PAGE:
Tucked away in the Arts District, the outside of the place is pretty unassuming. You walk in, and the place itself looks pretty good inside. It’s got that dark, hipster, modern, goth, chic whatever thing going. It looks like an interior designer tripped shrooms at a strip club one night. So far so good.

Then we got seated. They printed the Mundo menu (Mexican Fusion) on the left side and Mingo (Trendy American Comfort maybe?) on the right. Logos and everything. Wierd, right? Am I in two places simultaneously? I’m like Schrodinger’s Diner.

And stuff just didn’t go well. They were 86’ed on about half our first-try order of food and drinks. They had $4 “craft beers” on happy hour, then we found out that “craft beers” were like Sam Adams and shit. Our server definitely took our drink order then forgot about us for a painfully long time. (Don’t get me wrong. I worked in food service for years. And I’m patient. This wasn’t just like some ten minute, our-server-just-needed-a-ciggie-pronto kind of lag. This was a stupid amount of time. I think we waited for three days or so. She definitely just forgot about us and went home for the night, and was brushing her teeth, and was like, ‘Did I leave my purse at work?’.)

Fortunately, some other server just noticed us and asked us how we’re doing. “I think we’re waiting on drinks” or something. She did the “let me go check on them” thing and basically ended up saving our table for the rest of the meal.

…But not before the DJ couldn’t figure out how to kill a long, high-pitched feedback from the sound system. And that wasn’t necessarily the bad part. It was more because he and the manager just sorta stood there staring at the problem for a surprisingly long time. Like they didn’t hear humming. Just unplug it, man. Eventually they did. As the whole restaurant watched.

I mean, lemme back up. Maybe I’m giving them a hard time. Maybe we just caught them on a bad night. This place had a lot going for it, and I hate to bash a struggling local business. Maybe someone else give it a try for me and let me know if I’m crazy? If so, shoot me a comment below.

It’s interesting to see restaurants fail — especially in Vegas, the town of master servicepeople. You could get in a fender bender and you’ve got a 40% chance the dude’s in the service industry.

It seems to happen all the time though. I’ve seen so many little restaurants in this town come and go. And not the big celebrity chef ones that get into an ego battle, or the prime strip location that’s just “changing it up.” Local places, that were clearly a mom-and-pop, let it all ride, this-is-our-one-shot kinda places. It makes you wonder about the nature of success. Like, why can’t we all just get this simple shit right?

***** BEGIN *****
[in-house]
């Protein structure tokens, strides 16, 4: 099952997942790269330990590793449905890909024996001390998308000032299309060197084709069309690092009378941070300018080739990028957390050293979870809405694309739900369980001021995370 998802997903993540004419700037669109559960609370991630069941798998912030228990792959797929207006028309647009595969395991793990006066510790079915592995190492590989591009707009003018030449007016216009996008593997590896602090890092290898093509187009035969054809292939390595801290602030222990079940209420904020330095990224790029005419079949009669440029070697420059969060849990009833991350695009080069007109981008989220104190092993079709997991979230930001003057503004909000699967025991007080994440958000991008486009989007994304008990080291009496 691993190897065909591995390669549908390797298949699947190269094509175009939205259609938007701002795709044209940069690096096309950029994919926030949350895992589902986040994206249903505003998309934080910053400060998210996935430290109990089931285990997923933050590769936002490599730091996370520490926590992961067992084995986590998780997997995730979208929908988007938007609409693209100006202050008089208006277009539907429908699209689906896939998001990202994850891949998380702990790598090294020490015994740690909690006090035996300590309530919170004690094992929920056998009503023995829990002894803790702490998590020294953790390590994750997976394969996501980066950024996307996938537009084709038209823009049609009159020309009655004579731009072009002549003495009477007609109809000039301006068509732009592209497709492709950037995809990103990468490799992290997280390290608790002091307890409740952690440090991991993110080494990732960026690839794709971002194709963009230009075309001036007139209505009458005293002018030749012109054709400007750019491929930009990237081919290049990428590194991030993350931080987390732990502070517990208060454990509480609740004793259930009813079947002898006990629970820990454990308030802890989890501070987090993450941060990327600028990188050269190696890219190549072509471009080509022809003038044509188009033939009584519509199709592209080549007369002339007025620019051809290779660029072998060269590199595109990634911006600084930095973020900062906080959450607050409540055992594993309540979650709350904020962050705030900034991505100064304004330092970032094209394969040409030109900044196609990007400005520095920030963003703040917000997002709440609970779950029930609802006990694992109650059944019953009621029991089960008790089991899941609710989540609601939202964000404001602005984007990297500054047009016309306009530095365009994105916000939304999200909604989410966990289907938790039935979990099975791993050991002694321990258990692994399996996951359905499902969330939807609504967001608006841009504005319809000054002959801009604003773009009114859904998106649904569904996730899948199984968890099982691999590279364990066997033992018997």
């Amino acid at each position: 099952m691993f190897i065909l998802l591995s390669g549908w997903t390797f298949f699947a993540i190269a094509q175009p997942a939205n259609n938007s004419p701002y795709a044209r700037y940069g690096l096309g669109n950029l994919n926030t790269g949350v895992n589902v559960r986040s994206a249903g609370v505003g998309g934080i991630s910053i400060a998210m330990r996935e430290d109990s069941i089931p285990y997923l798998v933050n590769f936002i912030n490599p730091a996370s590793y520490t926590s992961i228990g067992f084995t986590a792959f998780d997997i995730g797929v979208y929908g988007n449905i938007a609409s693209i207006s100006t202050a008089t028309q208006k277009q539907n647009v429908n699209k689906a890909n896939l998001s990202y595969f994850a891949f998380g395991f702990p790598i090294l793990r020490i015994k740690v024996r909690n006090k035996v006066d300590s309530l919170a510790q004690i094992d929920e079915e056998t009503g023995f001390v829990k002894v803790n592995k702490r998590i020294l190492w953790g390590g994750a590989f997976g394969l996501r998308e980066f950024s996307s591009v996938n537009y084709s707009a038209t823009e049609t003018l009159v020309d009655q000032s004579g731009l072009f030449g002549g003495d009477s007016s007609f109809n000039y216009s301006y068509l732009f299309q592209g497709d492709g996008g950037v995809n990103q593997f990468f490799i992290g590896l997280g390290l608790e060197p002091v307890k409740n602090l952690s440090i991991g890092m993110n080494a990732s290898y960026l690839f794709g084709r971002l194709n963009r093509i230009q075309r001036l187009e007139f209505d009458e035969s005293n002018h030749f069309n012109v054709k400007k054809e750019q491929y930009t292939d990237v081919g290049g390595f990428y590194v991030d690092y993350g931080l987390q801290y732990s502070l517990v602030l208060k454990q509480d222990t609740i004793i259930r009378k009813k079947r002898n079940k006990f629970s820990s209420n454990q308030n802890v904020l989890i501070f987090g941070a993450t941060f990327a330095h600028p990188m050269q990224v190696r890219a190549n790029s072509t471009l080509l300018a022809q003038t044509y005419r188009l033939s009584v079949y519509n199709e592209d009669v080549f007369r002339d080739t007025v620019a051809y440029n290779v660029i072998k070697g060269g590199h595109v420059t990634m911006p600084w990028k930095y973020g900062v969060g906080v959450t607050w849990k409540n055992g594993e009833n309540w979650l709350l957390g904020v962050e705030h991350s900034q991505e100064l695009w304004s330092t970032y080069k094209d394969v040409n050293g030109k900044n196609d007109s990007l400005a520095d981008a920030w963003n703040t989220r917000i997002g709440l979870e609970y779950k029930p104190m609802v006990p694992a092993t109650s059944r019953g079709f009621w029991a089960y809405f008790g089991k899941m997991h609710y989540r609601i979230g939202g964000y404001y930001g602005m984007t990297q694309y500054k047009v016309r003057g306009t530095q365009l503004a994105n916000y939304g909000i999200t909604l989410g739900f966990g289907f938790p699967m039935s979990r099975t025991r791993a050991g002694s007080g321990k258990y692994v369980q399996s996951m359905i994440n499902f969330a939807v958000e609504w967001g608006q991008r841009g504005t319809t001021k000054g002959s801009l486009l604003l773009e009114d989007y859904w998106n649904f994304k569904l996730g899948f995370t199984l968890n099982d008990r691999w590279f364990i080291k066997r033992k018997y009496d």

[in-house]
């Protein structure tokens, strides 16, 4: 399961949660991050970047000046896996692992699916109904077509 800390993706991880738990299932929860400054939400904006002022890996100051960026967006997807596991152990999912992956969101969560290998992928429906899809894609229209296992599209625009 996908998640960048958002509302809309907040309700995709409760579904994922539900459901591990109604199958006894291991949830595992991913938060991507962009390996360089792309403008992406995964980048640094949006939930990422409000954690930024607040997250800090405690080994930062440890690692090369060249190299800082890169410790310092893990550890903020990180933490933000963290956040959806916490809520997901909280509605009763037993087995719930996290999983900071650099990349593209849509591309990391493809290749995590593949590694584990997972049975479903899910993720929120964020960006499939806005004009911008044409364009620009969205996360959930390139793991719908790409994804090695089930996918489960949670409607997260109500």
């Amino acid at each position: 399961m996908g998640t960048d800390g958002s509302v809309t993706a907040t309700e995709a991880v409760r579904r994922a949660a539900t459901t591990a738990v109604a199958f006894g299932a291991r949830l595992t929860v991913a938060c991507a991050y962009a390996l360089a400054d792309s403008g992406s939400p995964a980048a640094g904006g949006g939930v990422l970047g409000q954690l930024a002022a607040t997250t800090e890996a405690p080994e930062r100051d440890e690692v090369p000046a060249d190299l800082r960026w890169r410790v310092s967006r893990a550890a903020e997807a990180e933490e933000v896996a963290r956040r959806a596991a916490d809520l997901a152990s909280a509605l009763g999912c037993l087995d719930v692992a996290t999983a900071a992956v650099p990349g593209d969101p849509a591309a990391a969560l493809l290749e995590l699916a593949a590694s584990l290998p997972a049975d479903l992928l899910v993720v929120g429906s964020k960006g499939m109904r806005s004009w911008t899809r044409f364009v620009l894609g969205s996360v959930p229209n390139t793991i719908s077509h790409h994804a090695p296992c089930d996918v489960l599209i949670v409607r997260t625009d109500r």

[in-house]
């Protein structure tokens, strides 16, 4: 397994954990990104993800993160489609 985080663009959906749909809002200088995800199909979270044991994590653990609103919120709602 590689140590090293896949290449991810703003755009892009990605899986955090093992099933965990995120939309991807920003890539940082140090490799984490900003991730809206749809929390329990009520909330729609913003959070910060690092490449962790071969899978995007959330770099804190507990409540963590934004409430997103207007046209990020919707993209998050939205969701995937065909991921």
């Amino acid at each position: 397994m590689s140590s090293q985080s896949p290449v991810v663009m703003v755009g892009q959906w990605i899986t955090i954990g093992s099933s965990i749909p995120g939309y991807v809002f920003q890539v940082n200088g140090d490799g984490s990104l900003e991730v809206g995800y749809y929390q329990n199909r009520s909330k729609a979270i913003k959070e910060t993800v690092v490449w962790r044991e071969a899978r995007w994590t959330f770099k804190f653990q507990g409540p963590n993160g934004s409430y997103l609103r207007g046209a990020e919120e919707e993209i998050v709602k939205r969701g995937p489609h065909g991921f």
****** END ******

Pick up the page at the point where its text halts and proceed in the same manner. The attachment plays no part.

I mean, that’s just not how ideas are supposed to work, right? Whenever an idea or a solution hits the world, it eventually becomes available for us all to benefit from. Once someone invents a new, I dunno, smartphone or something, all the competitors take it apart, see how it’s built, and whatever they learn becomes institutional. We’ll never NOT have the Snuggie. We just can’t un-know that invention. We all know the banana knock-knock joke. That’s why it’s not funny. Refrigerators don’t get worse — they only get better. Anyway, my point is, why doesn’t that apply to shit like this? To restaurants? They all know how to do certain restaurant shit correctly, because they can just look over there at a million other places and see someone doing it right. So why aren’t we all doing the restaurant thing perfectly?

Maybe it’s just the juxtaposition of going from the Las Vegas Philharmonic concert to this.

Anyway, yeah, a DJ. Don’t get me wrong, I’ve had friends that DJ. I guess I get it. It CAN be hard. But let’s face it. Usually it’s not. Did you know that when those big famous DJs play a big nightclub, they CAN’T actually be doing anything? If they were, the club would have to charge everyone in the place a live entertainment tax.

In one weekend, we went from a room of over a hundred Las Vegas Philharmonic musicians that have devoted their lives to this craft, having put in a collective THOUSANDS of hours of preparation… To a guy who presses play. It’s interesting, that’s all I’m saying.

For all weekend recaps, visit maketheweekend.com.

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Originally published at www.maketheweekend.com on January 10, 2016.